any of those numerous readers, who had it fully in their power to verify or to expose it. We see no expedient made use of, to obtain or to conciliate the acquiescence of their readers. They appear to feel as if they did not need it. They deliver what they have to say in a round and unvarnished manner; nor is it in general accompanied with any of those strong asseverations, by which an impostor so often attempts to practise upon the credulity of his victims. In the simple narrative of the Evangelists, they betray no feeling of wonder at the extraordinary nature of the events which they record, and no consciousness that what they are announcing is to excite
appears to us to be a very strong circumstance. Had it been the newly broached tale of an impostor, he would, in all likelihood, have feigned astonishment himself, or, at least, have laid his account with the doubt and astonishment of those, to whom it was addressed. When a person tells a wonderful story to a company, who are totally unacquainted with it, he must be sensible, not merely of the surprise which is excited in the minds of the hearers, but of a corresponding sympathy in his own mind, with the feelings of those who listen to him. He lays his account with the wonder, if not the incredulity of his hearers; and this distinctly appears in the terms with which he delivers his story, and the manner in which he introduces it. It makes a wide difference, if, on the other hand, he tells the same story to a company, who have long been apprised of the chief circumstances, but who listen to him for the mere purpose of obtaining a more distinct and
particular narrative. Now, in as far as we can collect from the manner of the Evangelists, they stand in this last predicament. They do not write as if they were imposing a novelty upon their readers. In the language of Luke,
they write for the sake of giving more distinct information; and that the readers might know the certainty of those things, wherein they had been instructed. In the prosecution of this task, they deliver themselves with the most familiar and unembarrassed simplicity. They do not appear to anticipate the surprise of their readers, or to be at all aware that the marvellous nature of their story is to be any obstacle to its credit or reception in the neighbourhood. At the first perform. ance of our Saviour's miracles, there was a strong and a widely spread sensation over the whole country. His fame went abroad and all people were amazed. This is quite natural; and the circumstance of no surprise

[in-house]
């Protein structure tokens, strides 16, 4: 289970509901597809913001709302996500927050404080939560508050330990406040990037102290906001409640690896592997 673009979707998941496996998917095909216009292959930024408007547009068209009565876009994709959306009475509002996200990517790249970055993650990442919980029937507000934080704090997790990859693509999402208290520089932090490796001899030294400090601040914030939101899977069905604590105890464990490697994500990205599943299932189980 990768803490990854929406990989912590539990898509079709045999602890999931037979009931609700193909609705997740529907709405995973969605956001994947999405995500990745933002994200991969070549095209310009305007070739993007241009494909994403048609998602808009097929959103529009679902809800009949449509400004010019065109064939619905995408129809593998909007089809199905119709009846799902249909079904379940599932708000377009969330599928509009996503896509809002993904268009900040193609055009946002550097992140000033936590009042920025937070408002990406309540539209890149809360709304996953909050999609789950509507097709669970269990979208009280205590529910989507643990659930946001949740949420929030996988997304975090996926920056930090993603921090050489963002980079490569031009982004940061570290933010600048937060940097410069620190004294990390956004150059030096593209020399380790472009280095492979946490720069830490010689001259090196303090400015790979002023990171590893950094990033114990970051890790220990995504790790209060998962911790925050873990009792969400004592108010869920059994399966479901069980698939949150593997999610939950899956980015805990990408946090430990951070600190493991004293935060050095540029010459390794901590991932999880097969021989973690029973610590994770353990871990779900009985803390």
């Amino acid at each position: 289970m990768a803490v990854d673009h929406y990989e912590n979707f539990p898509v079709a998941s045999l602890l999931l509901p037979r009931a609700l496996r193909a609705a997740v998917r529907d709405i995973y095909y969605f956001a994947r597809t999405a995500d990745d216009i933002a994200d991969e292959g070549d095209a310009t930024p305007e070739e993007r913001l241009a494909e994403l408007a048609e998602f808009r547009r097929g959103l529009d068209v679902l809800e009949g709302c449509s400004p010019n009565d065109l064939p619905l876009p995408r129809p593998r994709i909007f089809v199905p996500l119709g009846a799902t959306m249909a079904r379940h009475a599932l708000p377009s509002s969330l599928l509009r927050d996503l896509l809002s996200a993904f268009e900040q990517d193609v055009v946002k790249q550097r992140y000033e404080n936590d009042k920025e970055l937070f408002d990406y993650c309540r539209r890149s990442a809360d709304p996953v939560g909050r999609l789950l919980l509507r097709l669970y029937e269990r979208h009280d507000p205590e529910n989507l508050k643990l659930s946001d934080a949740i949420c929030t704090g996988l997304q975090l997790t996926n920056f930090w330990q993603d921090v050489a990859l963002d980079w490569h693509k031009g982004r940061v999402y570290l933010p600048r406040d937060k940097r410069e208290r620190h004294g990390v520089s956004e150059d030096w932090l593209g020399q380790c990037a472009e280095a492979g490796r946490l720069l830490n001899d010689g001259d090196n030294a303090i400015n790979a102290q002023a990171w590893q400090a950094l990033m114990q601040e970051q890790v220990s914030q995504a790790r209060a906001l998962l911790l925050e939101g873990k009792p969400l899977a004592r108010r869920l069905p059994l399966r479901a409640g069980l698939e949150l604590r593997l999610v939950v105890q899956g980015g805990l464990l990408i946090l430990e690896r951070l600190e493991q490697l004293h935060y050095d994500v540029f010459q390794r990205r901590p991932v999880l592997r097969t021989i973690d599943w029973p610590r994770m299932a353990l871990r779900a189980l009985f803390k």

being either felt or anticipated by the Evangelists, in the writing of their history, can best be accounted for by the truth of the history itself, that the experience of years had blunted the edge of novelty, and rendered miracles familiar, not only to them, but to all the peo. ple to whom they addressed themselves.
ON THE UTILITY OF MIRACLES IN THE EARLY PROPA
GATION OF THE GOSPEL.
UNLESS we admit that the founder of our religion did actually work the miracles ascribed to him by his historians, it is utterly impossible to account for the success and establishment of his religion. It could not, in short, to all appearance, have been established by any
other means.- -Consider only for a moment, what the apparent condition of our Lord was, when he first announced his mission among the Jews, what his pretensions and what his doctrines were, and then judge what kind of a reception he must have met with among the Jews, had his preaching been accompanied by no miracles. A young man of no education, born in an obscure village of obscure parents, without any of those very brilliant talents or exterior accomplishments, which usually captivate the hearts of men; without having previously written or done any thing, that should excite the expectation, or attract the attention and admiration of the world; offers himself at once to the Jewish nation, not merely as a preacher of morality, but as a teacher sent from heaven; nay, what is more, as the Son of God himself, and as that great deliverer, the Messiah, who had been so long predicted by the prophets, and was then so anxiously expected, and so eagerly looked for, by the whole Jewish people. He called upon this people to renounce at once a great part of the religion of their forefathers, and to adopt that which he proposed to them; to relinquish all their fond ideas of a splendid, avictorious, a triumphant Messiah, and to accept in his room a despised, a persecuted, and a crucified Master. He required them to give up all their former prejudices, superstitions, and traditions,